The main negative implication of this quantum computing concerns the cryptography of secrets, a fundamental element of information security. Cryptographic schemes that are today considered secure will be cracked in mere seconds by quantum computers, leaving persons, companies, and entire countries powerless against the computing supremacy of their adversaries. “When quantum computers reach higher levels of computing power and speed, they will be capable of breaking public key cryptography, threatening the security of business transactions, secure communications, digital signatures, and customer information,” explains CISA. This could threaten data in transit relating to top-secret communications, banking operations, military operations, government meetings, critical industrial processes, and more. Yesterday, China's Baidu introduced “Qian Shi,” an industry-level quantum supercomputer capable of achieving stable performance at 10 quantum bits of power.
Business intelligence (BI) describes the procedures and tools that assist in getting helpful information and intelligence that can be used from data. A company’s data is accessed by business intelligence tools, which then display analytics and insights as reports, dashboards, graphs, summaries, and charts. Business intelligence has advanced significantly from its theoretical inception in the 1950s, and you must realize that it is not just a tool for big businesses. Most BI providers are tailoring their software to users’ needs because they recognize that our current era is considerably more oriented toward small structures like start-ups. SaaS, or software-as-a-service, vendors are incredibly guilty of this. Another issue is that it’s a more straightforward tool than it once was. It is still a professional tool; managing data is not simple, even with the most powerful technology. Nevertheless, BI has developed into something more accessible than local software, which used to require installation on every computer in the organization and may represent a sizable expenditure with the emergence of the Cloud and SaaS in the early 21st century.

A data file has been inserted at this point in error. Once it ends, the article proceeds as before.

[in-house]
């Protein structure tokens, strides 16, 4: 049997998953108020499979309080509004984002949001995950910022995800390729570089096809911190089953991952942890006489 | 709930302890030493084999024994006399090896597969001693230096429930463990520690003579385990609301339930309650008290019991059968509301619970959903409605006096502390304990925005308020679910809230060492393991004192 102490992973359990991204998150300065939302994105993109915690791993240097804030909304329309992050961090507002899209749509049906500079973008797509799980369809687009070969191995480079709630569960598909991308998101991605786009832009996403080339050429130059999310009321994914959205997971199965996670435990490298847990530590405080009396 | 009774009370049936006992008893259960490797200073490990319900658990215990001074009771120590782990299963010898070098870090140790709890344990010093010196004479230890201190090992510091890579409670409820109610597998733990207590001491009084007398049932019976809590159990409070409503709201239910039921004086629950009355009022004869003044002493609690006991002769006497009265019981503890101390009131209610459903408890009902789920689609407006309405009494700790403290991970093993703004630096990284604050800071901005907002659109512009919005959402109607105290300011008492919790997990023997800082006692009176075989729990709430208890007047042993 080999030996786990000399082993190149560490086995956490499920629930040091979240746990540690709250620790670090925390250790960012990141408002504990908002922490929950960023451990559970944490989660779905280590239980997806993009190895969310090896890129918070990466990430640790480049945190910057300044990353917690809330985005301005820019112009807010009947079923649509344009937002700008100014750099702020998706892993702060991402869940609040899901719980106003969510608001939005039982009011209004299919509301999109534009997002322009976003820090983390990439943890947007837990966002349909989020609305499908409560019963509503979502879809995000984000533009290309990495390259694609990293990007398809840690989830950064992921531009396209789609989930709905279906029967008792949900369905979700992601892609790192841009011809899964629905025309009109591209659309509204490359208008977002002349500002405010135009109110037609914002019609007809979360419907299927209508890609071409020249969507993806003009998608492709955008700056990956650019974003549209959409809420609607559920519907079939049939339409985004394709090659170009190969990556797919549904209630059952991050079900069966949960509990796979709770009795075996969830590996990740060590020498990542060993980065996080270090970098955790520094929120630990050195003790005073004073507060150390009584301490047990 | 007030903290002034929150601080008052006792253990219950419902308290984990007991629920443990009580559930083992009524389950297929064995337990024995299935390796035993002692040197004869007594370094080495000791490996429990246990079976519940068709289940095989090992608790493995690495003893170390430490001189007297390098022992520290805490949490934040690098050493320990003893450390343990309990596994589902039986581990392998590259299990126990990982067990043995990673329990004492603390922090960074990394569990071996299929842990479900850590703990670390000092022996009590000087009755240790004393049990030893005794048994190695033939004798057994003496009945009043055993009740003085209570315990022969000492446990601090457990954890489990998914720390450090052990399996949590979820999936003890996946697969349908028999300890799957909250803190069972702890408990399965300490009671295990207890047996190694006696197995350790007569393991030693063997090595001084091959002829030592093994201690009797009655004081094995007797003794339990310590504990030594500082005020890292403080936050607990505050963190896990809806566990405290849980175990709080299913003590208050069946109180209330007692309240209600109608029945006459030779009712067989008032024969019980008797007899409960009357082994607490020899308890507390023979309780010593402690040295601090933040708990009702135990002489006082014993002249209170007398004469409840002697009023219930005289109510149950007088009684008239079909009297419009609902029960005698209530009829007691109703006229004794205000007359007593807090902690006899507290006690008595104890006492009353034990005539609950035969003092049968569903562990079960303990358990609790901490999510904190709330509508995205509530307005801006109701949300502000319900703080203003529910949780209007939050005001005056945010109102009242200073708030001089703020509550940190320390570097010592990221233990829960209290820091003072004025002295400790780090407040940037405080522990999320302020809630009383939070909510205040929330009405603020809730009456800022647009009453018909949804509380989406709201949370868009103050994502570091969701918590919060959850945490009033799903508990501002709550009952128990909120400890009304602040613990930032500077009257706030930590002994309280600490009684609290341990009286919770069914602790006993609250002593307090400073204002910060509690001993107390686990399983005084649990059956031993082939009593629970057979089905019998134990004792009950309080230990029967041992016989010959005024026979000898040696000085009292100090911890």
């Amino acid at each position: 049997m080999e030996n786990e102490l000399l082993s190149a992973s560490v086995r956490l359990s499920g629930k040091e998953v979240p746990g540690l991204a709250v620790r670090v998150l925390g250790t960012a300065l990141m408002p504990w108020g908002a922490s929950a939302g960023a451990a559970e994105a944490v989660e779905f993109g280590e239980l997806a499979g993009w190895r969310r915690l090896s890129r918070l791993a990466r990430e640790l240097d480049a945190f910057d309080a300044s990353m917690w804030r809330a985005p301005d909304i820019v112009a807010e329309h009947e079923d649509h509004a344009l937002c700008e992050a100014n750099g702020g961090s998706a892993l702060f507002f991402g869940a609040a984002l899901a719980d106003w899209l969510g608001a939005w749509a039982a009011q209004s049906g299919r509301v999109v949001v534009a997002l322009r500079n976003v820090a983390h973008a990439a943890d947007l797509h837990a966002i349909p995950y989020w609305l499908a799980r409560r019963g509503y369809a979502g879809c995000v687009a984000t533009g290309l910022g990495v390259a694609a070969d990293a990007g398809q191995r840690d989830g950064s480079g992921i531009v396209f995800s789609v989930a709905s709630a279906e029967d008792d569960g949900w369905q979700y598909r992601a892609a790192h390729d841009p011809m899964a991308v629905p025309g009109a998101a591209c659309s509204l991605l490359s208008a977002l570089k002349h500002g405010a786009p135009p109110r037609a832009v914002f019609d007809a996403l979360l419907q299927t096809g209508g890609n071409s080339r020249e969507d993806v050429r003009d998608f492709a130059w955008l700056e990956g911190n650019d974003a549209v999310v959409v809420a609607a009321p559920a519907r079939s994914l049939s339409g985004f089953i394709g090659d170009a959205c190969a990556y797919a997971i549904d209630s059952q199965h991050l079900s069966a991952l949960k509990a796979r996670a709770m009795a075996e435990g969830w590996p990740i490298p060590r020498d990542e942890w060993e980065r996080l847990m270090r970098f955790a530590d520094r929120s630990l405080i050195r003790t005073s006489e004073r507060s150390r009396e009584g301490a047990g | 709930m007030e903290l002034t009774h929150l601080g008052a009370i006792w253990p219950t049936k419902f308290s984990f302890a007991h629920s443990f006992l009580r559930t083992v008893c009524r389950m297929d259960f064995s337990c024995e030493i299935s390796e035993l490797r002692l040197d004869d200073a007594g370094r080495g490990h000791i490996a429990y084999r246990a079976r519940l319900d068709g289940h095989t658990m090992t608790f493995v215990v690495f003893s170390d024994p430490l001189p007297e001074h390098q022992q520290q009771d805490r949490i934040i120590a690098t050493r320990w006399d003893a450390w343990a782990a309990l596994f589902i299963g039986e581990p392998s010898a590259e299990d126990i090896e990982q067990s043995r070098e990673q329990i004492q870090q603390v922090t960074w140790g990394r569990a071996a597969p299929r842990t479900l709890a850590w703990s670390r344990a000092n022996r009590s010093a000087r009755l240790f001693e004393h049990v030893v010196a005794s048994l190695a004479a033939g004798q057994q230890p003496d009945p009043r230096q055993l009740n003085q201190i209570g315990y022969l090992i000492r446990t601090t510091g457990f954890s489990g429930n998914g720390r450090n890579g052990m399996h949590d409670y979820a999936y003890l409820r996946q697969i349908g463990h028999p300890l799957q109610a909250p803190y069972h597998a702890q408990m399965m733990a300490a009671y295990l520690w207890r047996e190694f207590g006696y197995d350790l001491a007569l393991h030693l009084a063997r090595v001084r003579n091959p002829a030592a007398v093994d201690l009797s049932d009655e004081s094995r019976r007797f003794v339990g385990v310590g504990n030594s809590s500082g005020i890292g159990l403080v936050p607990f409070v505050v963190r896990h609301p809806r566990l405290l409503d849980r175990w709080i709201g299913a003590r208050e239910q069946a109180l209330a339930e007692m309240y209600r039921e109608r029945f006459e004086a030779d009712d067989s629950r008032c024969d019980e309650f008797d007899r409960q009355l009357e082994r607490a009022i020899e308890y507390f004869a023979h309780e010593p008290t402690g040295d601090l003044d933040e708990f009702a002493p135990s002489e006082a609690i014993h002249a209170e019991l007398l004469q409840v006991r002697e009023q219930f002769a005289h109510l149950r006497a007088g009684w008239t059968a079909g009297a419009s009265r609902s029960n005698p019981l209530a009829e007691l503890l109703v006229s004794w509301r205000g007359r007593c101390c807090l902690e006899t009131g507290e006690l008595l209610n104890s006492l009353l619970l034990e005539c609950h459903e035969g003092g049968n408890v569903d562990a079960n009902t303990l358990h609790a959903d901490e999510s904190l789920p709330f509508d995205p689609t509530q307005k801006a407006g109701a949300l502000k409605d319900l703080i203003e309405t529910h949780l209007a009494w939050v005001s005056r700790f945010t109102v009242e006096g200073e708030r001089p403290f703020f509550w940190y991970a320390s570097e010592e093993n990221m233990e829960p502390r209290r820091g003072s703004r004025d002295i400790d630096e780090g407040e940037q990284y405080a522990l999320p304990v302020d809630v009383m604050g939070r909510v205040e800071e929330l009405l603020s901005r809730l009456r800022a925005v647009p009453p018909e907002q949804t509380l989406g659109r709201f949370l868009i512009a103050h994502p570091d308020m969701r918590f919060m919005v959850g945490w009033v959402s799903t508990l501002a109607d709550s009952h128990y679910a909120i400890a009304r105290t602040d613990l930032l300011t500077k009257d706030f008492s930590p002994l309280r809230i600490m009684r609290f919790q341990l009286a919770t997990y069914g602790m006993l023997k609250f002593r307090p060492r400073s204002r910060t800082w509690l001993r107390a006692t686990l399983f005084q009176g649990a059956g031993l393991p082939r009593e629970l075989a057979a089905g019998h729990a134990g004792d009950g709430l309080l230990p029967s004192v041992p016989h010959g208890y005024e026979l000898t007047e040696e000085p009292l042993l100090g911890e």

It’s unclear why Dr. Gourianov would leave big tech out of the argument entirely. There are dozens upon dozens of papers from Google and IBM alone demonstrating breakthrough after breakthrough in the field. Gourianov’s primary argument against quantum computing appears, inexplicably, to be that they won’t be very useful for cracking quantum-resistant encryption. With respect, that’s like saying we shouldn’t develop surgical scalpels because they’re practically useless against chain mail armor. Per Gourianov’s article: Shor’s algorithm has been a godsend to the quantum industry, leading to untold amounts of funding from government security agencies all over the world. However, the commonly forgotten caveat here is that there are many alternative cryptographic schemes that are not vulnerable to quantum computers. It would be far from impossible to simply replace these vulnerable schemes with so-called “quantum-secure” ones. This appears to suggest that Gourianov believes at least some physicists have pulled a bait-and-switch on governments and investors by convincing everyone that we need quantum computers for security.